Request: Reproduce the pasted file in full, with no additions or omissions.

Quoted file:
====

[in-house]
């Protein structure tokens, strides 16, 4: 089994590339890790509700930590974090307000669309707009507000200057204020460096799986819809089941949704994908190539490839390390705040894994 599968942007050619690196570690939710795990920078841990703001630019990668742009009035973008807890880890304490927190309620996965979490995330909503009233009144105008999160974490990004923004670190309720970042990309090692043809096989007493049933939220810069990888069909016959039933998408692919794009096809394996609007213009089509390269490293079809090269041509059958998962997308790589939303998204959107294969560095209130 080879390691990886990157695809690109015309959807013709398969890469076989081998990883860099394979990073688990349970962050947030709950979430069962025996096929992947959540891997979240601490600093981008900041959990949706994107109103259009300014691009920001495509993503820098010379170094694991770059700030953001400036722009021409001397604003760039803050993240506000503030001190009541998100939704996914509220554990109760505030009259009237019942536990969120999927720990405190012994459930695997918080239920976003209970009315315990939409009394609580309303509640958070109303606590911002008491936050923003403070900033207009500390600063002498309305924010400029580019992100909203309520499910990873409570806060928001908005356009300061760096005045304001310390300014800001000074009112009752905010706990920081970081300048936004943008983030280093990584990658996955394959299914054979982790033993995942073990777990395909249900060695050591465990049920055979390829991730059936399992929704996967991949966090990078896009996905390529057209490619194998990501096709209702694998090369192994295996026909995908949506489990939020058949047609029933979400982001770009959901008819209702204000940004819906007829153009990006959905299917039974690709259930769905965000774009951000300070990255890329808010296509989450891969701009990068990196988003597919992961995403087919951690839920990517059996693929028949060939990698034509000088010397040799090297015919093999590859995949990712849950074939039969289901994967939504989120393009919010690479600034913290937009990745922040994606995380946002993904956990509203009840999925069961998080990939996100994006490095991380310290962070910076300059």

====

[in-house]
């Protein structure tokens, strides 16, 4: 089994590339890790509700930590974090307000669309707009507000200057204020460096799986819809089941949704994908190539490839390390705040894994 599968942007050619690196570690939710795990920078841990703001630019990668742009009035973008807890880890304490927190309620996965979490995330909503009233009144105008999160974490990004923004670190309720970042990309090692043809096989007493049933939220810069990888069909016959039933998408692919794009096809394996609007213009089509390269490293079809090269041509059958998962997308790589939303998204959107294969560095209130 080879390691990886990157695809690109015309959807013709398969890469076989081998990883860099394979990073688990349970962050947030709950979430069962025996096929992947959540891997979240601490600093981008900041959990949706994107109103259009300014691009920001495509993503820098010379170094694991770059700030953001400036722009021409001397604003760039803050993240506000503030001190009541998100939704996914509220554990109760505030009259009237019942536990969120999927720990405190012994459930695997918080239920976003209970009315315990939409009394609580309303509640958070109303606590911002008491936050923003403070900033207009500390600063002498309305924010400029580019992100909203309520499910990873409570806060928001908005356009300061760096005045304001310390300014800001000074009112009752905010706990920081970081300048936004943008983030280093990584990658996955394959299914054979982790033993995942073990777990395909249900060695050591465990049920055979390829991730059936399992929704996967991949966090990078896009996905390529057209490619194998990501096709209702694998090369192994295996026909995908949506489990939020058949047609029933979400982001770009959901008819209702204000940004819906007829153009990006959905299917039974690709259930769905965000774009951000300070990255890329808010296509989450891969701009990068990196988003597919992961995403087919951690839920990517059996693929028949060939990698034509000088010397040799090297015919093999590859995949990712849950074939039969289901994967939504989120393009919010690479600034913290937009990745922040994606995380946002993904956990509203009840999925069961998080990939996100994006490095991380310290962070910076300059």